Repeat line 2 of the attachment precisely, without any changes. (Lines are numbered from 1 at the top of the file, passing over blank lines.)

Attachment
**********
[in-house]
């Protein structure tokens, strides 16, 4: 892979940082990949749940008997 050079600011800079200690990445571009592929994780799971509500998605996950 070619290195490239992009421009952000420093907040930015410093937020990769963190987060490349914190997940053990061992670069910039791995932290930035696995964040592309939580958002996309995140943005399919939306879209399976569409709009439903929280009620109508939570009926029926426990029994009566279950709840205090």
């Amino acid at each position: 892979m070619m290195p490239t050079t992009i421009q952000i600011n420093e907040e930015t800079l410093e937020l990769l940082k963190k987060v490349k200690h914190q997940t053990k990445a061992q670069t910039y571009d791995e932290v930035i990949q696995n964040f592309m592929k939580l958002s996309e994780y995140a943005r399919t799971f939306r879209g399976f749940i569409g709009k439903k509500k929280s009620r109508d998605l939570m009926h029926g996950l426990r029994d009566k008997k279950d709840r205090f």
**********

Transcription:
């Protein structure tokens, strides 16, 4: 892979940082990949749940008997 050079600011800079200690990445571009592929994780799971509500998605996950 070619290195490239992009421009952000420093907040930015410093937020990769963190987060490349914190997940053990061992670069910039791995932290930035696995964040592309939580958002996309995140943005399919939306879209399976569409709009439903929280009620109508939570009926029926426990029994009566279950709840205090």